Northern Ireland’s first minister resigned Thursday in protest over post-Brexit trading arrangements.

Paul Givan was in his post for just eight months, and local media reported that the timing of his resignation was coordinated with the Democratic Unionist Party (DUP) to which he belongs.

The DUP supports Northern Ireland’s continued existence inside the UK and opposes reunification with the Republic of Ireland.

“Today marks the end of what has been the privilege of my lifetime — to serve as the first minister of Northern Ireland,” Givan said in his resignation statement.

“When I first entered the assembly 12 years ago, I never expected to have the opportunity to lead the government and serve the people of Northern Ireland as first minister.

“Holding this office is one that comes with a heavy responsibility, and I have often felt the weight of this burden, to do what is right for all our people.”

His resignation is part of a wider range of political actions being taken by the DUP to protest the Northern Ireland Protocol.

The protocol was agreed by the British government as part of its post-Brexit agreement and effectively placed a border in the Irish Sea between Great Britain and Northern Ireland to prevent a hard border on the island of Ireland. The protocol is vociferously opposed by the DUP and other Northern Irish unionists.

Yesterday, DUP Agriculture Minister Edwin Poots ordered an end to agri-food checks at Northern Irish ports. Today, however, Prime Minister Boris Johnson’s spokesperson announced that checks are still ongoing and that Johnson would like them to continue while talks with the European Union continue.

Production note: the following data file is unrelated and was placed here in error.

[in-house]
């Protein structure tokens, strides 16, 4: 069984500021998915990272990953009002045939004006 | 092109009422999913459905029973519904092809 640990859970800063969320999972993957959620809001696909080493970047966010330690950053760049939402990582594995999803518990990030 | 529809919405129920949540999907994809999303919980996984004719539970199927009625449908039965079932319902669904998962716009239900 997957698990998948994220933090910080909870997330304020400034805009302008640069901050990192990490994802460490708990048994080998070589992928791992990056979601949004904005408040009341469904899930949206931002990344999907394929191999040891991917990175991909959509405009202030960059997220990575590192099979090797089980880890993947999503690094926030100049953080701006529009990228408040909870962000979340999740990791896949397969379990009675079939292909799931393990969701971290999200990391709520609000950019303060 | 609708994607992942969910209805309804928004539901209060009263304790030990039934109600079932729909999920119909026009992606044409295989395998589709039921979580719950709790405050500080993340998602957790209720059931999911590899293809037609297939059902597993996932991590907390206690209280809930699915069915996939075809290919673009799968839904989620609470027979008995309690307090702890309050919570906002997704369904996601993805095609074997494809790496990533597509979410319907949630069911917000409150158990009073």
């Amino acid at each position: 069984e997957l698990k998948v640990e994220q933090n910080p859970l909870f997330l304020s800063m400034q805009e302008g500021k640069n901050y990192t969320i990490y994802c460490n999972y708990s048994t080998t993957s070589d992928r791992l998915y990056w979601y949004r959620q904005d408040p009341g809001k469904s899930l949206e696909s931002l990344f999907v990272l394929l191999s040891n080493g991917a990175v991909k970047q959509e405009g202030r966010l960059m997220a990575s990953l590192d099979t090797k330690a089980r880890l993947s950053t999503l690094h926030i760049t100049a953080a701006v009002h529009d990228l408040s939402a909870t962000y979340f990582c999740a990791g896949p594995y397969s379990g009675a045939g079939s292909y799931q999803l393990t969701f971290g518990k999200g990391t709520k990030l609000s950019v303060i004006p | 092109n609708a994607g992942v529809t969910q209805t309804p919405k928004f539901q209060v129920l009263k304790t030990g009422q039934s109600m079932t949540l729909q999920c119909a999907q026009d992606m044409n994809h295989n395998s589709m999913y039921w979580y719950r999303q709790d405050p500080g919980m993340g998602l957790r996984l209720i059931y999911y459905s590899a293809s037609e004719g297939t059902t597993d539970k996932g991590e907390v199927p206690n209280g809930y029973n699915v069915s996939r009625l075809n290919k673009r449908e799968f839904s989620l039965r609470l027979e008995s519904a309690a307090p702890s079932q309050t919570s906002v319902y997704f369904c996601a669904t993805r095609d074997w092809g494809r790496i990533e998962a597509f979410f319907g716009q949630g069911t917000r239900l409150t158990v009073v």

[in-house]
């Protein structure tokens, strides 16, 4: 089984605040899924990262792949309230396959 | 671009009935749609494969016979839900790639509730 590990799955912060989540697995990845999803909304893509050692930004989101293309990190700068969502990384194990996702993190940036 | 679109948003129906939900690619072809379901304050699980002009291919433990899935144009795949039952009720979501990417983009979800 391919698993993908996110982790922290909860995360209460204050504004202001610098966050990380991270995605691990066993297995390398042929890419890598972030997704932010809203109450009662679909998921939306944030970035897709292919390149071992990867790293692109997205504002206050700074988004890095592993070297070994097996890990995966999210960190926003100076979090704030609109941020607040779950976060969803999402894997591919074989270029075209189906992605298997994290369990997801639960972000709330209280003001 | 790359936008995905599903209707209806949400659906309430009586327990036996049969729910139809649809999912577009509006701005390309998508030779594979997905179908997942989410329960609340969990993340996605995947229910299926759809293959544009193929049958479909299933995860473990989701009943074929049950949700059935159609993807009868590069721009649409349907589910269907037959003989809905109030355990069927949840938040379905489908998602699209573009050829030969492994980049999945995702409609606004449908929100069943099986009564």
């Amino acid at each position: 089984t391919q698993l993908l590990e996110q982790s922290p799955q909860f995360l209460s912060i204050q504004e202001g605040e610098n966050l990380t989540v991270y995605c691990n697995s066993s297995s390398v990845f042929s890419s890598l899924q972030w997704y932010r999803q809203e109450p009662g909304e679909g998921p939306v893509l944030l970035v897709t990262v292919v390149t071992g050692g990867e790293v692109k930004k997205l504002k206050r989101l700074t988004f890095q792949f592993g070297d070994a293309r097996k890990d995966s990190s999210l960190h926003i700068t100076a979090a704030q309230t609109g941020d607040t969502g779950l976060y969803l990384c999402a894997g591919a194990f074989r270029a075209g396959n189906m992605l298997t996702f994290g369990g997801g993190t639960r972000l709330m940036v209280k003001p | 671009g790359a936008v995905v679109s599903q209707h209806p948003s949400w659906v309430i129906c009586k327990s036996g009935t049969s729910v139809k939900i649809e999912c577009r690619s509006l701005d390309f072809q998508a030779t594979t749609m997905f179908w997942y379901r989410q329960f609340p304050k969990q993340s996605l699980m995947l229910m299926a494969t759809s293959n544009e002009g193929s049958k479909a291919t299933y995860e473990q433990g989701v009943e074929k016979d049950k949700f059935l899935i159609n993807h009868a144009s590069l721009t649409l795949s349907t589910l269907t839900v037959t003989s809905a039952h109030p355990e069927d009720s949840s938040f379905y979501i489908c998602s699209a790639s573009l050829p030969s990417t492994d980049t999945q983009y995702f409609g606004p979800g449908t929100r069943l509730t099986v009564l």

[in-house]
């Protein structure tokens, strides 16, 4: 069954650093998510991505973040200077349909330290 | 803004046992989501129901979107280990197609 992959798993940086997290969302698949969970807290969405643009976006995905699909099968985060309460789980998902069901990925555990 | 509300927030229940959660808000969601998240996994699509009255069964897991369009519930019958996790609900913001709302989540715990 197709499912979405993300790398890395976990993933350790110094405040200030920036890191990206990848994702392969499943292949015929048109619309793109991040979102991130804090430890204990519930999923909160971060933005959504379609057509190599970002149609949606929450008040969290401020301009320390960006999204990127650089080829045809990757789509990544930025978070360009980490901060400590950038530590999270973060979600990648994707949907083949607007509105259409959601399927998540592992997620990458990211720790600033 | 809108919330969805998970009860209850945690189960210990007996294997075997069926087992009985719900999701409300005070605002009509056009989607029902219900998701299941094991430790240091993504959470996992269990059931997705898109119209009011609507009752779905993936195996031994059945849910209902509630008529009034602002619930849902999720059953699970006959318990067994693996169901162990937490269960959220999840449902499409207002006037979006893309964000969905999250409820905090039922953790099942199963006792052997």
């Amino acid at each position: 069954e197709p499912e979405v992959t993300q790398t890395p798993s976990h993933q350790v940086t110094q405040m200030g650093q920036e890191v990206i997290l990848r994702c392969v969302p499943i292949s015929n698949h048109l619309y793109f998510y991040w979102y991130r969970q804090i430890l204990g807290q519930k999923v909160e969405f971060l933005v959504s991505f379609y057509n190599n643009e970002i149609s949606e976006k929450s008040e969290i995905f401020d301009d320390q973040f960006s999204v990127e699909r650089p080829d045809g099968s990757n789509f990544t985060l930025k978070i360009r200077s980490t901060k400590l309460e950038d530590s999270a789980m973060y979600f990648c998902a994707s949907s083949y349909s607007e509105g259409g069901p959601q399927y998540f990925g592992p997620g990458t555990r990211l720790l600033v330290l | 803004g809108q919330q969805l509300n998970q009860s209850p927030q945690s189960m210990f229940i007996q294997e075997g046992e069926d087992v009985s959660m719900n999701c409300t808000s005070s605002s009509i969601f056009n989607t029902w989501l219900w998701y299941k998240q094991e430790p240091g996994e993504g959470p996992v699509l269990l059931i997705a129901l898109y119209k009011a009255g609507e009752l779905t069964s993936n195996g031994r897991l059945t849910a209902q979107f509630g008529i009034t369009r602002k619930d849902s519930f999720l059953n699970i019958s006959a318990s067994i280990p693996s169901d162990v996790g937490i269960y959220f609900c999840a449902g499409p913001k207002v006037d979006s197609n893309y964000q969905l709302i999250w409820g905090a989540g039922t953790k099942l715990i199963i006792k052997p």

Reacting to Givan’s resignation, Northern Ireland Secretary Brandon Lewis said it was “extremely disappointing.”

“I urge them to reinstate the first minister immediately to ensure the necessary delivery of public services for the citizens of Northern Ireland,” Lewis added.

DUP leader Sir Jeffrey Donaldson said the protocol “represents an existential threat to the future of Northern Ireland’s place within the Union.”

Irish Taoiseach Micheal Martin called Givan’s resignation a “very damaging move.”

“The protocol is part of an international treaty agreed and ratified by the UK and EU, to protect the Good Friday Agreement in all its dimensions,” Martin’s spokesperson said.

“The UK has an obligation under international law, and under its own domestic law, to ensure it meets its obligations under the protocol.”

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